|Debris came rocketing out of Kilauea during the steam eruption on 17 May.Credit: USGS-HVO|
Topics: Geophysics, Earthquake, Research, Stochastic Modeling
After weeks of unleashing earthquakes and lava flows that have forced thousands of people to evacuate their homes, Hawaii’s Kilauea volcano has finally blown its top. Because Kilauea is one of the best-monitored volcanoes in the world, scientists hope that data on the event will help them to better predict when similar volcanoes are about to erupt.
“We’ll be working on this set of data for our careers,” says Michael Poland, a geophysicist at the US Geological Survey (USGS) Cascades Volcano Observatory in Vancouver, Washington.
The USGS says that the eruption began at 4:15 am local time on 17 May, when the volcano sent a plume of ash and steam more than 9,100 metres into the air.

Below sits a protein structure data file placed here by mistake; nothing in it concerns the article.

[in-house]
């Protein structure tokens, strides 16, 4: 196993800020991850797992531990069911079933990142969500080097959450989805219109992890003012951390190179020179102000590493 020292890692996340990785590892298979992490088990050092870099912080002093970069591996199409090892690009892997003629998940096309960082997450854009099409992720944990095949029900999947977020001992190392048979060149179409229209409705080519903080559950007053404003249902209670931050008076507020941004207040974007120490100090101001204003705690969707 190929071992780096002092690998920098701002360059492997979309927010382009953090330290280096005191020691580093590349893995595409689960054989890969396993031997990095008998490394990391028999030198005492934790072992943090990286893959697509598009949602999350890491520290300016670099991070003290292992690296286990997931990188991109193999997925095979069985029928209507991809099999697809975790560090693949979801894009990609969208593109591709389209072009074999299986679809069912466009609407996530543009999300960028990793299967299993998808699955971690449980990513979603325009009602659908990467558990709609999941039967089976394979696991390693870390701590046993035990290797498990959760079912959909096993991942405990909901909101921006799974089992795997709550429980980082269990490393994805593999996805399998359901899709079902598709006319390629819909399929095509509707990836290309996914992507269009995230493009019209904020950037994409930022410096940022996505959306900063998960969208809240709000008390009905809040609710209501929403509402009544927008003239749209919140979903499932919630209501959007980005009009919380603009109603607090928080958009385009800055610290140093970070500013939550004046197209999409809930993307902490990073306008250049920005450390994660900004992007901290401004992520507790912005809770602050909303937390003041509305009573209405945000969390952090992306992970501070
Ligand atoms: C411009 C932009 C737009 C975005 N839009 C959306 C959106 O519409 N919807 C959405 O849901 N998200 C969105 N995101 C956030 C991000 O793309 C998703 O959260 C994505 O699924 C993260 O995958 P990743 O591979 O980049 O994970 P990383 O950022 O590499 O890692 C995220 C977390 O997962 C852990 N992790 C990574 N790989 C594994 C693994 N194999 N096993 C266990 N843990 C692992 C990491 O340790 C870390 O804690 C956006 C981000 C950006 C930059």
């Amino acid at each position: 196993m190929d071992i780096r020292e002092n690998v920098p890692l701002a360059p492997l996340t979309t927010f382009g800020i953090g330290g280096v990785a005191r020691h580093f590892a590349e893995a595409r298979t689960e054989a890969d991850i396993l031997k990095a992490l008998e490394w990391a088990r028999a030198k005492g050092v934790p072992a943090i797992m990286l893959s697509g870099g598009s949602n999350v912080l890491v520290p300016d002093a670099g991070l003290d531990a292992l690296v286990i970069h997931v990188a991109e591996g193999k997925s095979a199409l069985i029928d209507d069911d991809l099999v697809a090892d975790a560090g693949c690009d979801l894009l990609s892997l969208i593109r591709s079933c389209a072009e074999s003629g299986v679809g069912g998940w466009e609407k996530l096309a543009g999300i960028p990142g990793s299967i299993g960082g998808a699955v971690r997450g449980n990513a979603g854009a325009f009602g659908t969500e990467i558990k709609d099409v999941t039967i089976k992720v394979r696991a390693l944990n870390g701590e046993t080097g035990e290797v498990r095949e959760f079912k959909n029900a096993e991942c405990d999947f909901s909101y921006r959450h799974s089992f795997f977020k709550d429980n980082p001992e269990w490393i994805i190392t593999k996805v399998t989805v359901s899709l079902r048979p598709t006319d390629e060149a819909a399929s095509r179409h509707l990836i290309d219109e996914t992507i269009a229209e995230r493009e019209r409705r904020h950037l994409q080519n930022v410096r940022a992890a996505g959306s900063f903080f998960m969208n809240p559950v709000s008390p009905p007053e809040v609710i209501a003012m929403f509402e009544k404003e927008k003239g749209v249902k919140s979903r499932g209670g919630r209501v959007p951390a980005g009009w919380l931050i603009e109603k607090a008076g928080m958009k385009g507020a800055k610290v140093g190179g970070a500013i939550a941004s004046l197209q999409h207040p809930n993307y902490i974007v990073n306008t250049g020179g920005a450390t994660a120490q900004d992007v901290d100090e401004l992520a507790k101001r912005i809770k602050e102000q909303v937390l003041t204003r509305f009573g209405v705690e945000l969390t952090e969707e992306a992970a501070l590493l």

The many instruments on and around Kilauea were watching. The volcano bristles with equipment that continuously measures signs of geological activity, such as ground movement, lava chemistry and seismic vibrations.
The first hint of an impending eruption came with a series of earthquakes on 3 May. Soon after, fissures opened up in the ground as far as 40 kilometres away from the volcano’s rim — oozing lava that forced about 2,000 people to evacuate. The openings also depressurized the network of underground channels beneath Kilauea, including its lava chamber. As a result, the lava level within the volcano's crater quickly dropped by more than 30 metres. It was, Poland says, “like someone pulled the plug in a bathtub”.
Hawaii volcano eruption holds clues to predicting similar events elsewhere
Sara Reardon, Nature